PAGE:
In summary, NASA should undertake fundamental research and technology development for composite materials and structures, including a comprehensive investigation of the issues associated with design for manufacturing that results in reduction in parts count. This is the key to reducing the cost of composite structures and, in turn, the key to broader realization of the weight and other benefits promised by composites. Use of the unique anisotropic characteristics of composites to produce the most efficient structures should be emphasized by using sandwich-stiffened skins, skins with integral stiffeners, and widely spaced additional stiffening elements. Manufacturing technology programs conducted for composite structures by both the Air Force and NASA have proved to be of great benefit to our national competitive position.
Metal and Ceramic Matrix Composites
Metal matrix composites are, as might be expected, formed under various combinations of high temperature and pressure, and ceramic matrix composites, such as carbon-carbon, by infiltration processes such as chemical vapor deposition in a vacuum. Although more experience exists with MMCs than CMCs, both are in their infancy with regard to large-scale application.
In general, the fabrication options available are also variably susceptible to automation, most are energy intensive, and those with fine dimensional tolerances require precise molds.
To date the assembly of primary structures by composites has been accomplished with mechanical connections—for the most part, rivets or bolts. Uncertainty regarding the integrity of bond lines made outside of cocuring facilities has mitigated against bonded joints. This is also true for bonded joints in metal structures, particularly when the extended useful lives of commercial aircraft are considered.
From these considerations, it is apparent that structural design with composites is influenced to a far greater extent by fabrication technologies and materials choices than is the classical design of metal airframe structures. Superplastic forming of metallic parts is considered nonclassical in this context and raises its own challenges. Composite application to engine structure may be at least as integrated a matter as it is with airframes, but composite applications to engines until now have not been extensive enough to provide indicators. Research in these areas, however, should be a continuing part of NASA's base program.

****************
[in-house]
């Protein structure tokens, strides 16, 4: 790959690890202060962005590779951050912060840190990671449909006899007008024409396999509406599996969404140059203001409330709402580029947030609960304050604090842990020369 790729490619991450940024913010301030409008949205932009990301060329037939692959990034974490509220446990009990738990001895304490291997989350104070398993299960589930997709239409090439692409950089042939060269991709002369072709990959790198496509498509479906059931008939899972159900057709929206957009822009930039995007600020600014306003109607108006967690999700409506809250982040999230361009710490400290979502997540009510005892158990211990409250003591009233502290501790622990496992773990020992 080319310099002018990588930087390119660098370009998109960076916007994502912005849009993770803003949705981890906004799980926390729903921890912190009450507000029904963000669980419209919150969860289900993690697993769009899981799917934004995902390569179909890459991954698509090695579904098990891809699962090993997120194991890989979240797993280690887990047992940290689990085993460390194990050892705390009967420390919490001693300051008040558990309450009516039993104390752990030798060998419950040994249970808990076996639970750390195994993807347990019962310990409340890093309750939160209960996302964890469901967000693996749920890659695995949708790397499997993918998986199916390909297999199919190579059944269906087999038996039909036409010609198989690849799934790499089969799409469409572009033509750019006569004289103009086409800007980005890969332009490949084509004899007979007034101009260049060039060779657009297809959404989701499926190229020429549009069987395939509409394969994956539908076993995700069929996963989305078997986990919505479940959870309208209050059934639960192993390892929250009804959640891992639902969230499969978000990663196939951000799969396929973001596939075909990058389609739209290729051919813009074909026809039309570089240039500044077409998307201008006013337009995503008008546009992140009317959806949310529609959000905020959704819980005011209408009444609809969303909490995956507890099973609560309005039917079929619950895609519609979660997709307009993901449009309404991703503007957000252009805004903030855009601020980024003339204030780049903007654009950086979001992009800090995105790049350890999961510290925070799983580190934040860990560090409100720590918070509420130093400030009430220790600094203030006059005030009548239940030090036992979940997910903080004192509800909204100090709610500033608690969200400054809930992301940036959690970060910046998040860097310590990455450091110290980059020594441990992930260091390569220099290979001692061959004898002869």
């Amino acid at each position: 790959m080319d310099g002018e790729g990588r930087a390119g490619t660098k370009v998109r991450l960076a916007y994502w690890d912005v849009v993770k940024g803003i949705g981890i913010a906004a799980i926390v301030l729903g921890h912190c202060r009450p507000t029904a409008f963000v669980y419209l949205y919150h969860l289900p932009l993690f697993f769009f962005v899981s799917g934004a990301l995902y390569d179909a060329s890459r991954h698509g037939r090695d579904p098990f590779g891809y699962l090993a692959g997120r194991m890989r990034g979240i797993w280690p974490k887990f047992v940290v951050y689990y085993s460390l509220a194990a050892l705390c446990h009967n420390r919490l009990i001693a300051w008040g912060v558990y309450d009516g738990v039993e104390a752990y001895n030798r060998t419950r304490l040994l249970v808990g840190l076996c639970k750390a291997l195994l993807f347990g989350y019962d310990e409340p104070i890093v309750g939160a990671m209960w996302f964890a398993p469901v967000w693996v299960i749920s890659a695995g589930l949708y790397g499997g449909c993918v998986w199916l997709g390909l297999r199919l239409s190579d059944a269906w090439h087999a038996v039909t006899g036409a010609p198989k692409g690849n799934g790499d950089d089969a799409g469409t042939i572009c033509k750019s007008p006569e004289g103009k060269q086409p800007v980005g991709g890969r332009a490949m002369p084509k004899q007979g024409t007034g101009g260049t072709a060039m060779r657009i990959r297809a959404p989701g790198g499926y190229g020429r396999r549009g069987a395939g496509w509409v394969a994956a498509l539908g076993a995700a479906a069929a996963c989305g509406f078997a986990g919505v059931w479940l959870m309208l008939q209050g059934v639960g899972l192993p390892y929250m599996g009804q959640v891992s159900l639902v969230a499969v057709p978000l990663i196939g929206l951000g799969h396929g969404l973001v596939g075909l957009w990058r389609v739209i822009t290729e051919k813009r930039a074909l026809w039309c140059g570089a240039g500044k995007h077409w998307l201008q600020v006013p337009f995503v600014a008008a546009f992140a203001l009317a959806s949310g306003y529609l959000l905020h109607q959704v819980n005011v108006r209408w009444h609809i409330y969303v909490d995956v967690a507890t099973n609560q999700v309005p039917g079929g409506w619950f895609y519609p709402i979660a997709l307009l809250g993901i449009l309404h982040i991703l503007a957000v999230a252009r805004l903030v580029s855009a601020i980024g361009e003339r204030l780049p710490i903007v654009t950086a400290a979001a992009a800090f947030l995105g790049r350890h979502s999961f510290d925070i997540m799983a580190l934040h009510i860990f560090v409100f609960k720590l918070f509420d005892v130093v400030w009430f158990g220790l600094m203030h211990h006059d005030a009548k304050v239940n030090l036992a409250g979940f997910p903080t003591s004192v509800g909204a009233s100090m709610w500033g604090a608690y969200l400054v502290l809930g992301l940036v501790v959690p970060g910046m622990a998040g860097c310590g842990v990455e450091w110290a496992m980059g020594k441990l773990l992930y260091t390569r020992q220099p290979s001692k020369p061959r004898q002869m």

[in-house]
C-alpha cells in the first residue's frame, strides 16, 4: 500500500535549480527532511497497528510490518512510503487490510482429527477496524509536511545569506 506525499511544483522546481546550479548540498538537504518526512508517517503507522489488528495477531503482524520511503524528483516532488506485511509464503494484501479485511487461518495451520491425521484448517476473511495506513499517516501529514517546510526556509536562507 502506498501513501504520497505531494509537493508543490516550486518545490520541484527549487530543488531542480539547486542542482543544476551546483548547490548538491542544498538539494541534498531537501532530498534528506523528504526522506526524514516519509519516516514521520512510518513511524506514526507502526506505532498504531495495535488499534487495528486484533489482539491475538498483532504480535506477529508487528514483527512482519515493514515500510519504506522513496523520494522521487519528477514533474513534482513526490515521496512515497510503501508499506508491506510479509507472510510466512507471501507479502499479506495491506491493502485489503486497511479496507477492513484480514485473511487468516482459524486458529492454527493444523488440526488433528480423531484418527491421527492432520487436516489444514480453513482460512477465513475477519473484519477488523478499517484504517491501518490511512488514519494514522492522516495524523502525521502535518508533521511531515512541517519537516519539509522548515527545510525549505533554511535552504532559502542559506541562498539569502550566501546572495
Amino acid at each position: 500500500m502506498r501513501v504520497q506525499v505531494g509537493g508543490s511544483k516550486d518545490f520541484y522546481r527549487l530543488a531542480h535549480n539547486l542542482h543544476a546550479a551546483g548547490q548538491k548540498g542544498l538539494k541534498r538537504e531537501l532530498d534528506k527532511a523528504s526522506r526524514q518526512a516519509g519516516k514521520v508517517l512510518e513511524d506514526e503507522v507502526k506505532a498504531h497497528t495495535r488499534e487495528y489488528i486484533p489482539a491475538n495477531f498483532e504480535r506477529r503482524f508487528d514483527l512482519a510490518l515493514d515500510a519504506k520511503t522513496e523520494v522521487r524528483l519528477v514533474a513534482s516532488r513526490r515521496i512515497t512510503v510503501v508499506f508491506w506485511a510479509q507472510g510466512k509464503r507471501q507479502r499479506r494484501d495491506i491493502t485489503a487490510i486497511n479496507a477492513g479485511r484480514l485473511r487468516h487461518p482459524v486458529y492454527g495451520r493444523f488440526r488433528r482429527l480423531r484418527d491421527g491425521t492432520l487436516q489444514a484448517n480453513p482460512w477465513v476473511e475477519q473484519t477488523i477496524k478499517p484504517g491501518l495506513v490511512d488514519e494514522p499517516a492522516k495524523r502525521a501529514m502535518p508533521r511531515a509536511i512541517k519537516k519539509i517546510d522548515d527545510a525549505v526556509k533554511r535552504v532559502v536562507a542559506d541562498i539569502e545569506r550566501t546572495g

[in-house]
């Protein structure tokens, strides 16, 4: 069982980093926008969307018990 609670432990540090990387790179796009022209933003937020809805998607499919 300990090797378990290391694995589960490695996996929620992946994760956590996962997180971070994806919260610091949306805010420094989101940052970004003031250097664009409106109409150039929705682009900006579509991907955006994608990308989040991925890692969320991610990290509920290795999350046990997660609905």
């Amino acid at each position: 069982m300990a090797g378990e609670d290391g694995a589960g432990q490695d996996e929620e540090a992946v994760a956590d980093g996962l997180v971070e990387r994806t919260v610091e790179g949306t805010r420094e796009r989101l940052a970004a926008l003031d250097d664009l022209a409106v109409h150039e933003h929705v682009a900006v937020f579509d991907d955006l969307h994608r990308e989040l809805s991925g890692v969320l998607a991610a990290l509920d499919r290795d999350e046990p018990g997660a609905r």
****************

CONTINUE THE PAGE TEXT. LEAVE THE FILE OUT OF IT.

From the wide spectrum of materials and structures tests that exist, three areas have high priority for increased research emphasis: fundamental test information, nondestructive evaluation techniques, and material lifetime properties. First, fundamental test information is needed from which materials constitutive relationships can be developed that lead to reliable structural models of failure mechanisms. Experimental methods must be devised
to provide such data with the objectives of predicting responses to all pertinent types of loadings and states, and the total lifetimes for the structural components of interest. This class of design problem is particularly important for high-temperature applications. Materials researchers should emphasize the multiaxial, coupled nature of most materials applications to aeronautical structures and ensure that test methods for materials characterization can be performed under conditions corresponding to actual operation of the structural component. This capability does not usually exist but would be a valuable asset in the development of advanced aircraft and engines.
Second, NDE is an area of great need and promise. Many NDE techniques are available that will detect flaws and other imperfections with various degrees of accuracy and reliability. Although sensitivity and reliability of crack detection need an order-of-magnitude improvement, both NDE and the damage tolerance of materials and their applications must be advanced before efficient damage-tolerant design concepts can become routine for airframes and the critical rotating parts of turbine engines.
Integration of NDE into the structural concept/design/fabrication processes and automation of the NDE process also require greater attention. Advanced design concepts are being actively pursued that permit in situ and real-time damage assessment through the use of embedded sensor/processor technology. This approach, combined with highly damage-tolerant structures, could provide a means of assessing structural integrity over the lifetime of the component, with attendant improvement in safety and operating economics. Technology for complete automation of the NDE process over a broad spectrum of applications should be a priority research goal. This includes sensors, sensor placement tailored to the structure, and automated scanning and interpretation of results.